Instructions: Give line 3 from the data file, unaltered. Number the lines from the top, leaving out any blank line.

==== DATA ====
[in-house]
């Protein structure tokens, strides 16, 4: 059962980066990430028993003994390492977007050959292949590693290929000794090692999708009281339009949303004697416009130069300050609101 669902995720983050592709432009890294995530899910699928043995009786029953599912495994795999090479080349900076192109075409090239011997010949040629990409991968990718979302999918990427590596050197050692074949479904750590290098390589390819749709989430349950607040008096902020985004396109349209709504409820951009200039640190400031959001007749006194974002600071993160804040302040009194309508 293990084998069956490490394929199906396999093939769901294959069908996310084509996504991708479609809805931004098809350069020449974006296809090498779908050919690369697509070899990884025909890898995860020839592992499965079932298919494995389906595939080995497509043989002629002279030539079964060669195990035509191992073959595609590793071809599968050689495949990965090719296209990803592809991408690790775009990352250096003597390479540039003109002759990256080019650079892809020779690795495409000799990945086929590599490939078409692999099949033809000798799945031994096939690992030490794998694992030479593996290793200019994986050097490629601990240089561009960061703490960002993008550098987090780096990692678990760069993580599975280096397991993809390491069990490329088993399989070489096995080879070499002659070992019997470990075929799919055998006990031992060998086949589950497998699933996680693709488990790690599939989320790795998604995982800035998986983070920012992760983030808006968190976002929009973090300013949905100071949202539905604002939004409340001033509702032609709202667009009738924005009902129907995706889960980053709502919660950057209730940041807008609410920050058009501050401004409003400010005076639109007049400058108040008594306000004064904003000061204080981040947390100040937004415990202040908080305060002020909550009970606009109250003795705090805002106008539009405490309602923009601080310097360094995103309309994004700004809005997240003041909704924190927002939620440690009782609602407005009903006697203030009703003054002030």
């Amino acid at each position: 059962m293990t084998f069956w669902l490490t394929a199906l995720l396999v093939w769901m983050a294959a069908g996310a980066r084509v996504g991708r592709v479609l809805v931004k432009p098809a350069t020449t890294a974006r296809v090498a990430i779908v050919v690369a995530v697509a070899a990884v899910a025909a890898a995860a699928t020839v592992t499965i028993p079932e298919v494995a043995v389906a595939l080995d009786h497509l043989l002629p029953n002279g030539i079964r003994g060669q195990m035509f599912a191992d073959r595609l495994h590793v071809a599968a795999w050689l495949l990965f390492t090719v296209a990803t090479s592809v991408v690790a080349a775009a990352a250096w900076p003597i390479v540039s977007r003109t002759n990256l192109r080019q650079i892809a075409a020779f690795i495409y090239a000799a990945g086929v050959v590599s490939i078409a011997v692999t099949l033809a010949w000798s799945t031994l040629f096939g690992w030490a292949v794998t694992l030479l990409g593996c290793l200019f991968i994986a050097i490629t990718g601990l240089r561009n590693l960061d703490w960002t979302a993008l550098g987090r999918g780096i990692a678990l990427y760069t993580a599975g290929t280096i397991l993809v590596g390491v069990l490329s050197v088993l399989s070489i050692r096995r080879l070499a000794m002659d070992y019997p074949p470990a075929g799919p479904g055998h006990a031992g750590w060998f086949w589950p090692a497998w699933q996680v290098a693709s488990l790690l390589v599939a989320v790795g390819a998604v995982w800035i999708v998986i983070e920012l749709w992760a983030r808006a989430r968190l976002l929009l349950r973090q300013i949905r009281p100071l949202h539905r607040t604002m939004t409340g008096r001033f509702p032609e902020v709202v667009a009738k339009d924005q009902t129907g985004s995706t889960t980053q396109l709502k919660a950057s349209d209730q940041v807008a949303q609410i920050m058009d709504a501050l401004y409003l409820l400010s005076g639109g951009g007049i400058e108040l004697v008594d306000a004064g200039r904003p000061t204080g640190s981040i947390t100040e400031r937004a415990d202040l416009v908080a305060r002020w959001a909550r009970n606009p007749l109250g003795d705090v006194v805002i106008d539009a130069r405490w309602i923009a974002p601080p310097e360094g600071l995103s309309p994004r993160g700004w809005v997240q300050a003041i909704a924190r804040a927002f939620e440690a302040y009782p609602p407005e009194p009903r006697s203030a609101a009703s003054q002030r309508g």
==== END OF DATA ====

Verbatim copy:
């Amino acid at each position: 059962m293990t084998f069956w669902l490490t394929a199906l995720l396999v093939w769901m983050a294959a069908g996310a980066r084509v996504g991708r592709v479609l809805v931004k432009p098809a350069t020449t890294a974006r296809v090498a990430i779908v050919v690369a995530v697509a070899a990884v899910a025909a890898a995860a699928t020839v592992t499965i028993p079932e298919v494995a043995v389906a595939l080995d009786h497509l043989l002629p029953n002279g030539i079964r003994g060669q195990m035509f599912a191992d073959r595609l495994h590793v071809a599968a795999w050689l495949l990965f390492t090719v296209a990803t090479s592809v991408v690790a080349a775009a990352a250096w900076p003597i390479v540039s977007r003109t002759n990256l192109r080019q650079i892809a075409a020779f690795i495409y090239a000799a990945g086929v050959v590599s490939i078409a011997v692999t099949l033809a010949w000798s799945t031994l040629f096939g690992w030490a292949v794998t694992l030479l990409g593996c290793l200019f991968i994986a050097i490629t990718g601990l240089r561009n590693l960061d703490w960002t979302a993008l550098g987090r999918g780096i990692a678990l990427y760069t993580a599975g290929t280096i397991l993809v590596g390491v069990l490329s050197v088993l399989s070489i050692r096995r080879l070499a000794m002659d070992y019997p074949p470990a075929g799919p479904g055998h006990a031992g750590w060998f086949w589950p090692a497998w699933q996680v290098a693709s488990l790690l390589v599939a989320v790795g390819a998604v995982w800035i999708v998986i983070e920012l749709w992760a983030r808006a989430r968190l976002l929009l349950r973090q300013i949905r009281p100071l949202h539905r607040t604002m939004t409340g008096r001033f509702p032609e902020v709202v667009a009738k339009d924005q009902t129907g985004s995706t889960t980053q396109l709502k919660a950057s349209d209730q940041v807008a949303q609410i920050m058009d709504a501050l401004y409003l409820l400010s005076g639109g951009g007049i400058e108040l004697v008594d306000a004064g200039r904003p000061t204080g640190s981040i947390t100040e400031r937004a415990d202040l416009v908080a305060r002020w959001a909550r009970n606009p007749l109250g003795d705090v006194v805002i106008d539009a130069r405490w309602i923009a974002p601080p310097e360094g600071l995103s309309p994004r993160g700004w809005v997240q300050a003041i909704a924190r804040a927002f939620e440690a302040y009782p609602p407005e009194p009903r006697s203030a609101a009703s003054q002030r309508g």